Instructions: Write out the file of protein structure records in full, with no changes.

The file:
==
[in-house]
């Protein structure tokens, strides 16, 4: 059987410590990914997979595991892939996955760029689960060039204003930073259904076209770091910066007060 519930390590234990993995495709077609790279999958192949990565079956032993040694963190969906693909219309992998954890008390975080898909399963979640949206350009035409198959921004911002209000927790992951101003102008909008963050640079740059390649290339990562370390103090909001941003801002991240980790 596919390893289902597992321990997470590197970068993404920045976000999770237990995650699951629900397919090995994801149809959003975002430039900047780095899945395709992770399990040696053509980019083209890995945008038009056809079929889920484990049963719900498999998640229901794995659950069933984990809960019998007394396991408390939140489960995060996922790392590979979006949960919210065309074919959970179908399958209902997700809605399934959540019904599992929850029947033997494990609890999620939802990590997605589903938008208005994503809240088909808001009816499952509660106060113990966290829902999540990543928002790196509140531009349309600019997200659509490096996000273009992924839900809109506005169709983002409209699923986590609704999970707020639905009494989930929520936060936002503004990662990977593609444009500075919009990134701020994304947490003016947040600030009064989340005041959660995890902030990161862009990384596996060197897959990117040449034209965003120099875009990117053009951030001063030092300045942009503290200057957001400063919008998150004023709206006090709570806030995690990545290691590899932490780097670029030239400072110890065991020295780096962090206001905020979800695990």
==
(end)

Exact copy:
[in-house]
């Protein structure tokens, strides 16, 4: 059987410590990914997979595991892939996955760029689960060039204003930073259904076209770091910066007060 519930390590234990993995495709077609790279999958192949990565079956032993040694963190969906693909219309992998954890008390975080898909399963979640949206350009035409198959921004911002209000927790992951101003102008909008963050640079740059390649290339990562370390103090909001941003801002991240980790 596919390893289902597992321990997470590197970068993404920045976000999770237990995650699951629900397919090995994801149809959003975002430039900047780095899945395709992770399990040696053509980019083209890995945008038009056809079929889920484990049963719900498999998640229901794995659950069933984990809960019998007394396991408390939140489960995060996922790392590979979006949960919210065309074919959970179908399958209902997700809605399934959540019904599992929850029947033997494990609890999620939802990590997605589903938008208005994503809240088909808001009816499952509660106060113990966290829902999540990543928002790196509140531009349309600019997200659509490096996000273009992924839900809109506005169709983002409209699923986590609704999970707020639905009494989930929520936060936002503004990662990977593609444009500075919009990134701020994304947490003016947040600030009064989340005041959660995890902030990161862009990384596996060197897959990117040449034209965003120099875009990117053009951030001063030092300045942009503290200057957001400063919008998150004023709206006090709570806030995690990545290691590899932490780097670029030239400072110890065991020295780096962090206001905020979800695990």